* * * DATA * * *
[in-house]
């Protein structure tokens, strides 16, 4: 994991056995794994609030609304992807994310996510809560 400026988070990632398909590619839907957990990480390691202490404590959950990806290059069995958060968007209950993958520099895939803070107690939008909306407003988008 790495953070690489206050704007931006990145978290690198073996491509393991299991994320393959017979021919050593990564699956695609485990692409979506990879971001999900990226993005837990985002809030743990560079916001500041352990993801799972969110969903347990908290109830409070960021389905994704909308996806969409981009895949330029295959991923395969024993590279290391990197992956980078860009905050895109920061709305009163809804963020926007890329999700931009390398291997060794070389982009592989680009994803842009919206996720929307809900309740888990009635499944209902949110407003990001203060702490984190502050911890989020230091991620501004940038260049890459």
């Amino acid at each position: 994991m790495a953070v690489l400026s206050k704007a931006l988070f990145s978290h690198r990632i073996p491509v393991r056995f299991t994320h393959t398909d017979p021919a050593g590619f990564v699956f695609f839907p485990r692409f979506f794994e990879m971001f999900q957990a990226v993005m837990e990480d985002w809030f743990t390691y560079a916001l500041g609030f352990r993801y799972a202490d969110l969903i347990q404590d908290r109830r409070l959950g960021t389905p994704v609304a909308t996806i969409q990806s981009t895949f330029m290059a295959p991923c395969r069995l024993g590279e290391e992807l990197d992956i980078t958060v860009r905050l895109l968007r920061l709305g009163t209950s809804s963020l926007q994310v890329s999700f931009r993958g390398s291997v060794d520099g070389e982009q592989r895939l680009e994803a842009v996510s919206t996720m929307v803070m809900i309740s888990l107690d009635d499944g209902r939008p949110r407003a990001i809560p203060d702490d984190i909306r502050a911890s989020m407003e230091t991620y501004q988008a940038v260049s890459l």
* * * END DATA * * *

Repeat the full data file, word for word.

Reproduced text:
[in-house]
């Protein structure tokens, strides 16, 4: 994991056995794994609030609304992807994310996510809560 400026988070990632398909590619839907957990990480390691202490404590959950990806290059069995958060968007209950993958520099895939803070107690939008909306407003988008 790495953070690489206050704007931006990145978290690198073996491509393991299991994320393959017979021919050593990564699956695609485990692409979506990879971001999900990226993005837990985002809030743990560079916001500041352990993801799972969110969903347990908290109830409070960021389905994704909308996806969409981009895949330029295959991923395969024993590279290391990197992956980078860009905050895109920061709305009163809804963020926007890329999700931009390398291997060794070389982009592989680009994803842009919206996720929307809900309740888990009635499944209902949110407003990001203060702490984190502050911890989020230091991620501004940038260049890459």
């Amino acid at each position: 994991m790495a953070v690489l400026s206050k704007a931006l988070f990145s978290h690198r990632i073996p491509v393991r056995f299991t994320h393959t398909d017979p021919a050593g590619f990564v699956f695609f839907p485990r692409f979506f794994e990879m971001f999900q957990a990226v993005m837990e990480d985002w809030f743990t390691y560079a916001l500041g609030f352990r993801y799972a202490d969110l969903i347990q404590d908290r109830r409070l959950g960021t389905p994704v609304a909308t996806i969409q990806s981009t895949f330029m290059a295959p991923c395969r069995l024993g590279e290391e992807l990197d992956i980078t958060v860009r905050l895109l968007r920061l709305g009163t209950s809804s963020l926007q994310v890329s999700f931009r993958g390398s291997v060794d520099g070389e982009q592989r895939l680009e994803a842009v996510s919206t996720m929307v803070m809900i309740s888990l107690d009635d499944g209902r939008p949110r407003a990001i809560p203060d702490d984190i909306r502050a911890s989020m407003e230091t991620y501004q988008a940038v260049s890459l």